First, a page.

Beyond the Information Age discusses a new way of thinking about computers, knowledge and understanding. See the editorial for more information....


Author Dave used some ISSU technology to develop a massive new Intelligent System here on Earth. Taking advantage of increased accuracy of a 20 billion dollar space satellite navigation system Dave was able to test some of ISSU’s ideas. Lets let Dave explain how he invented this new intelligent system:

Geocaching has clearly been my most successful use of ISSU’s technology. Geocaching was born on May 3, 2000 just after President Clinton removed the SA jamming signal from America’s Global Positioning System (GPS). After watching the accuracy of my handheld GPS receiver go from approximately 100 meters down to 10 meters I knew there had to be some brand new applications for the GPS positioning technology.

The night that the accuracy improved I lay awake brainstorming ideas for new uses of GPS and the idea of a treasure hunt game came to mind. Next morning I tested the operation of my GPS in hiding and finding different locations at different times. This verified that there was sufficient accuracy to find a hidden treasure.

The next day I put together a plastic bucket full of goodies for others to find. The bucket contained some software disks, a can of beans, slingshot, book, video tape movie, 5 one dollar bills, and a log book. I named the game GPS Stash Hunt and wrote the ‘procedural knowledge’ of the game on the front of the log book: “Take something, Leave Something, write you name in the Log Book” that was all there was to it.

I then posted the coordinates of the ‘stash’ on the Usenet newsgroup sci.geo.satellite-nav and challenged people to try and find it. Within just a few days a person reported finding my stash and the game had begun. Within a week other stashes were put out and reported. Others soon got involved and we began brainstorming how to evolve the game and create a website to support it.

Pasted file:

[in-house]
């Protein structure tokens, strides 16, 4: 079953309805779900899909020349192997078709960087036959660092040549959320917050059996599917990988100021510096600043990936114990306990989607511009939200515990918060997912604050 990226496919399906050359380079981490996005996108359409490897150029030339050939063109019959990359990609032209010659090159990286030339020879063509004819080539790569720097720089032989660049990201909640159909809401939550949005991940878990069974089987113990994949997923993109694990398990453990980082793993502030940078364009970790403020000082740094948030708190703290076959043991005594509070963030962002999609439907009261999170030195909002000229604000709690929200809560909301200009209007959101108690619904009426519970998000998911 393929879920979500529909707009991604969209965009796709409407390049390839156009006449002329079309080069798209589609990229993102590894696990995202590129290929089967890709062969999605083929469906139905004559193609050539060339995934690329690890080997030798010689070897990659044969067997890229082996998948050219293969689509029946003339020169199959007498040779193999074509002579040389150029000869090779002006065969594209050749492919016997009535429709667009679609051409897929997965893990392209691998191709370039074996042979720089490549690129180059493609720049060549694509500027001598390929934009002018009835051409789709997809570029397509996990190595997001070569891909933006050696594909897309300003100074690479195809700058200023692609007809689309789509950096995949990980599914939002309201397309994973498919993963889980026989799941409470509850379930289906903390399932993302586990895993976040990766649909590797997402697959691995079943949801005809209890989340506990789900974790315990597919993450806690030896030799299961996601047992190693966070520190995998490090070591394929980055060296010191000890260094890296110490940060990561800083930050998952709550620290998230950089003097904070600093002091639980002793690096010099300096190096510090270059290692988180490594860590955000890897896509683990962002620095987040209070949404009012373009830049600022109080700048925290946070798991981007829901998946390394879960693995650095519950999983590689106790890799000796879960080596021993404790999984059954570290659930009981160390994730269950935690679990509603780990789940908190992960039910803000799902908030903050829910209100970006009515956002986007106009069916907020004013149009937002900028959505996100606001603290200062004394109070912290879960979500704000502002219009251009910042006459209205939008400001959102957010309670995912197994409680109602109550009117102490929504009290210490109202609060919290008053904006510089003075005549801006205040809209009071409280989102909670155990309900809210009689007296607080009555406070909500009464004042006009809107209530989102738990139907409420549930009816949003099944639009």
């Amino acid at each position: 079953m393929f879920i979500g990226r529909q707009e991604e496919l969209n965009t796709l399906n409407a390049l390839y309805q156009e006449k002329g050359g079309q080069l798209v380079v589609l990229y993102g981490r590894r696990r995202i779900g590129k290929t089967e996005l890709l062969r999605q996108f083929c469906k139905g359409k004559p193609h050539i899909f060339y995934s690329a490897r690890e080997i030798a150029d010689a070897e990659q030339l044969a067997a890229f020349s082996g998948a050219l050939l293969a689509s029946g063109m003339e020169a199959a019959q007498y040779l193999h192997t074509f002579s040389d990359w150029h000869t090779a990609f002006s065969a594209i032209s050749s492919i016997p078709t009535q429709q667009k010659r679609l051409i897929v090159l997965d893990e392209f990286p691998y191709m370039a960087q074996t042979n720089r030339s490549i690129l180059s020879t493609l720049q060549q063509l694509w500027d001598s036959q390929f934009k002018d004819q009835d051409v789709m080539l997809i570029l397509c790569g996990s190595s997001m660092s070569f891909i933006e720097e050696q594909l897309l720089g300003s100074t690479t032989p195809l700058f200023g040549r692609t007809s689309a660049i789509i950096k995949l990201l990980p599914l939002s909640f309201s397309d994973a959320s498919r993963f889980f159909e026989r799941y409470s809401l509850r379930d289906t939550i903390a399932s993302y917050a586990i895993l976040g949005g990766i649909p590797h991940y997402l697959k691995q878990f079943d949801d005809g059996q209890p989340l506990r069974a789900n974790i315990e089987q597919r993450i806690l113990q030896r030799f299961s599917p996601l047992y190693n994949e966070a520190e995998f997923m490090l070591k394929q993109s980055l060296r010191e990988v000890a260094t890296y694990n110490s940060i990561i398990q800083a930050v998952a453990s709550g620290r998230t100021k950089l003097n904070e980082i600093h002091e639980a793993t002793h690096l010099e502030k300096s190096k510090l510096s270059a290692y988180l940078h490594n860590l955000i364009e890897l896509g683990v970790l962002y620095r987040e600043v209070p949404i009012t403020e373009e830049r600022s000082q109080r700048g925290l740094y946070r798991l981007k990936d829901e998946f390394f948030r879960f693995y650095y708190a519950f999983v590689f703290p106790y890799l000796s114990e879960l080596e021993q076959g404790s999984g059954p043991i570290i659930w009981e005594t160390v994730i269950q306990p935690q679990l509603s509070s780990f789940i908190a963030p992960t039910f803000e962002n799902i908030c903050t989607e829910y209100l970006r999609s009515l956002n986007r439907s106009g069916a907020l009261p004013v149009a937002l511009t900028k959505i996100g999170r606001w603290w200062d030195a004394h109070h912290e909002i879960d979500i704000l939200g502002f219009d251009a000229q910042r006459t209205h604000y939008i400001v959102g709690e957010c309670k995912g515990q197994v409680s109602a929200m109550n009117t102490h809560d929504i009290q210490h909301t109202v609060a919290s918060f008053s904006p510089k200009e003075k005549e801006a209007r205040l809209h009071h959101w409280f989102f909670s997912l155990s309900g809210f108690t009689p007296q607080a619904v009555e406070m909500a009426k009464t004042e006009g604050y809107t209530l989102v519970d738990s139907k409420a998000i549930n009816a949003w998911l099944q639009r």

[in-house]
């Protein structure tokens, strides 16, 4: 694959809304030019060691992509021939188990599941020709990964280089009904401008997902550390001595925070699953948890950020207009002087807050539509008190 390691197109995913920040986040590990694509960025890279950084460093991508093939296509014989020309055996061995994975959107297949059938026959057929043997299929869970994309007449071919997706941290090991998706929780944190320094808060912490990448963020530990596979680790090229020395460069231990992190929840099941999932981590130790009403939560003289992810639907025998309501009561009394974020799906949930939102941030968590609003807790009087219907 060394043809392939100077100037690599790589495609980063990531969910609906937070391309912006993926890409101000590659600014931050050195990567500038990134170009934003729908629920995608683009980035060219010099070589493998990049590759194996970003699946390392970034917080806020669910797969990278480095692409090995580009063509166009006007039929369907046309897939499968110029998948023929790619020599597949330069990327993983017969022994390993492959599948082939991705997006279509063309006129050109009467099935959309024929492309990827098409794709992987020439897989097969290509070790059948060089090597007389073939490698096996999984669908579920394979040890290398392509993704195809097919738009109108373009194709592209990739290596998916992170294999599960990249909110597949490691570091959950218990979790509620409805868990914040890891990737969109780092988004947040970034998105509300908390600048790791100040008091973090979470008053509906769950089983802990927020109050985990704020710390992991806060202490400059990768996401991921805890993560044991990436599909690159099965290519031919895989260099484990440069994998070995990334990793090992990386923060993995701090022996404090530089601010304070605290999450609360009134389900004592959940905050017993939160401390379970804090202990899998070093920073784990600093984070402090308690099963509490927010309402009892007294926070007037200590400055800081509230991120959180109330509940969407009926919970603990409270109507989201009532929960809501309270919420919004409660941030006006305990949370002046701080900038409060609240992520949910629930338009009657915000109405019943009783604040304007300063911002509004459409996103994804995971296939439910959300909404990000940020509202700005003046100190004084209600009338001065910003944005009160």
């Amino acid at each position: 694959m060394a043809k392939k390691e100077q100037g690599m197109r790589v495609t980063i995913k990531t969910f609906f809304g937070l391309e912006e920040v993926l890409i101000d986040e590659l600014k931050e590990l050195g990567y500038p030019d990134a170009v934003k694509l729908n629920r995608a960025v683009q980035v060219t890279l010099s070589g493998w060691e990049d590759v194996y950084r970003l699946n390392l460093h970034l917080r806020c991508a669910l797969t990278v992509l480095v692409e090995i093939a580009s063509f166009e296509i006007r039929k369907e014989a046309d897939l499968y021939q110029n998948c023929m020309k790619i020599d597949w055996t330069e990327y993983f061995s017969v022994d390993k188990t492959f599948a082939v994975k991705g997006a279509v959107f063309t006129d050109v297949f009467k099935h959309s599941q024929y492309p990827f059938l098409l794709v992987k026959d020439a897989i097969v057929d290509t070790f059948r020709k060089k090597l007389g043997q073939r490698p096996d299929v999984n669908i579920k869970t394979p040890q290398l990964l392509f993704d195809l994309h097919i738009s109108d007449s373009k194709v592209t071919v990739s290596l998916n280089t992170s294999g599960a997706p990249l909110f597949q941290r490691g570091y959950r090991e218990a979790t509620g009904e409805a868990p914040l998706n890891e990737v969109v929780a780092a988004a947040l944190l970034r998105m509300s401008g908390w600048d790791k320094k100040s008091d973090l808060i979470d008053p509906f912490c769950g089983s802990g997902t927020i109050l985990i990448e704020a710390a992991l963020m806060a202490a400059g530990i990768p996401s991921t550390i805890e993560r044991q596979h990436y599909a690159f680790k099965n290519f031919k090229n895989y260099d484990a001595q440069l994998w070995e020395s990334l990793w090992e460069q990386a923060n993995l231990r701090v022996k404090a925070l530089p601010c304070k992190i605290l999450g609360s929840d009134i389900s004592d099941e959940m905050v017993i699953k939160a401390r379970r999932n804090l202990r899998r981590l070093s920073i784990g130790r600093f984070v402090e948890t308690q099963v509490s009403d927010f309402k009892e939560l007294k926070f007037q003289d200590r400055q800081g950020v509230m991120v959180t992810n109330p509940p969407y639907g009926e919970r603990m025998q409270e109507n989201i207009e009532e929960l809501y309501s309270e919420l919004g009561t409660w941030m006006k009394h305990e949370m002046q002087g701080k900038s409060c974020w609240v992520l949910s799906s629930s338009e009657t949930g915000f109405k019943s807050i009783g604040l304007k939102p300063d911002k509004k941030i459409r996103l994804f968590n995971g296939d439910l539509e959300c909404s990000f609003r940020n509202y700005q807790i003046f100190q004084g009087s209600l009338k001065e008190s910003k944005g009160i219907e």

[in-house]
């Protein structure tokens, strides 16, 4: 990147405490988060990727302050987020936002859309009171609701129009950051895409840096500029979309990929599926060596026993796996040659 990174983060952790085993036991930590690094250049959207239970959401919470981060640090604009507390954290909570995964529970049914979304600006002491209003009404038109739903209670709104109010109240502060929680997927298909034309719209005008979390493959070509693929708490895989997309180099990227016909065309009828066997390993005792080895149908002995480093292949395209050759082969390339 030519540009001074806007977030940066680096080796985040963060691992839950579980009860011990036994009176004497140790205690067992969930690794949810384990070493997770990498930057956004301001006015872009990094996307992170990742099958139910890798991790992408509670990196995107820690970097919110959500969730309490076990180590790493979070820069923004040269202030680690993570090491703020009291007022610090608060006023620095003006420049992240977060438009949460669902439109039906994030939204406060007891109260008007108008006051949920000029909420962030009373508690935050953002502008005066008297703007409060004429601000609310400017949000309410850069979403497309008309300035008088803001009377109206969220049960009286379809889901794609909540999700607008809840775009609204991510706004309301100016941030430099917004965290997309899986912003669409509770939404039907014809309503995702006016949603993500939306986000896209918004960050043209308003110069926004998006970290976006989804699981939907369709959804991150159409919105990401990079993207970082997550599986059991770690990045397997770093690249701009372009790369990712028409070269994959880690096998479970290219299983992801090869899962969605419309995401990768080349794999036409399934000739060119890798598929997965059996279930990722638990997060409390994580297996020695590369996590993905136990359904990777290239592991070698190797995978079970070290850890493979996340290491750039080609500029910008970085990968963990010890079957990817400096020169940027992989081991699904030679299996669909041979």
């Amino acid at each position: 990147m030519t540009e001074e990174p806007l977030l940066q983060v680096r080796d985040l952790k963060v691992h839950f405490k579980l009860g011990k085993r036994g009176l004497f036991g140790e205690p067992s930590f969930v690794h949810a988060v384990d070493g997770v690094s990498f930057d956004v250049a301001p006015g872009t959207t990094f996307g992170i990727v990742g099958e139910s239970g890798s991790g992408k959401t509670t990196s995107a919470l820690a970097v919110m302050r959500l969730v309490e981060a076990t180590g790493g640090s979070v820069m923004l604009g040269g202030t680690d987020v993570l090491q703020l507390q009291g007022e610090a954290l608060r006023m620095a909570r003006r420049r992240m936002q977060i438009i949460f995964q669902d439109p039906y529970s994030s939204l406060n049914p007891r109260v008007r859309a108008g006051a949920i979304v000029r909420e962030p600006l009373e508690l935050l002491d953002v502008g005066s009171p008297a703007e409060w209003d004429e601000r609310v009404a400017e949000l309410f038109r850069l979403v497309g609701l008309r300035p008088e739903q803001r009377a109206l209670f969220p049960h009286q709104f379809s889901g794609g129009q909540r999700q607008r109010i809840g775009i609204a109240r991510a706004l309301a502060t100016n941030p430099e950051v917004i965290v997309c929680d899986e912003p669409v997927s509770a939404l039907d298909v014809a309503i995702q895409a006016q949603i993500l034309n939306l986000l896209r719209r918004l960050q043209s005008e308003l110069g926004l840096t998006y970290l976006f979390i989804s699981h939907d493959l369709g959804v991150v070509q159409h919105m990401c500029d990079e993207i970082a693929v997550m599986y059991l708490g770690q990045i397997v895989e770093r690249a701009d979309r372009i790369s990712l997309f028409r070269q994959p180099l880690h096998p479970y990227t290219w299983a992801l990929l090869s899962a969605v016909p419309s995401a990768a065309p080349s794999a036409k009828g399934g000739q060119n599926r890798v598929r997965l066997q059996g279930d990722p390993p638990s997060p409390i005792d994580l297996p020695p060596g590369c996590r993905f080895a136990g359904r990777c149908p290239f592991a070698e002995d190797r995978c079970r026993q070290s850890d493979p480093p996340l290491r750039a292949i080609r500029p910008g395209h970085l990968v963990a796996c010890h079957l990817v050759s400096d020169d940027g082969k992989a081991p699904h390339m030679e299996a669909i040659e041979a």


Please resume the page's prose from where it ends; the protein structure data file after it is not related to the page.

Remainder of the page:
During this development period I used some of ISSU’s technology to fill in knowledge in the ten directors of this evolving intelligent system. I wrote a 20 page ‘knowledge base’ document but most of the work went to the Name Director. I realized that GPS Stash Hunt was not a good Name and the game needed to be ‘an understanding’ a word ending with (ing). Weeks went by as we kicked different names around the group and finally the name Geocaching came out of the effort. This word was an immediate hit and people were quick to grab on to the simple procedural knowledge that the name implied. Humans love to get a new simple understanding and this one got them outside playing with high tech GPS units.

Once the Name Geocaching hit the net it wasn’t long before was put online by Jeremy Irish a skilled web developer. In the past six years the intelligent system of Geocaching has grown at an astronomical pace with literally millions of people getting involved in the game. At the time of this writing there are almost 350,000 geocache treasure troves hidden all over the world. Major companies are now getting involved in building specialized hardware and software to support geocaching. Recently Trimble announced software to support geocaching with cellular phones so people won’t even need to buy a GPS receiver to go geocaching.

It is quite inspiring to watch how ‘knowledge directs’ and ‘understanding affects’ the development of an ‘idea whose time has come.’ Simple procedures and an excellent Name Director brought this intelligent system to life and now all we can do is watch it grow and entertain millions of people.

Last Update: 2007-Jan-04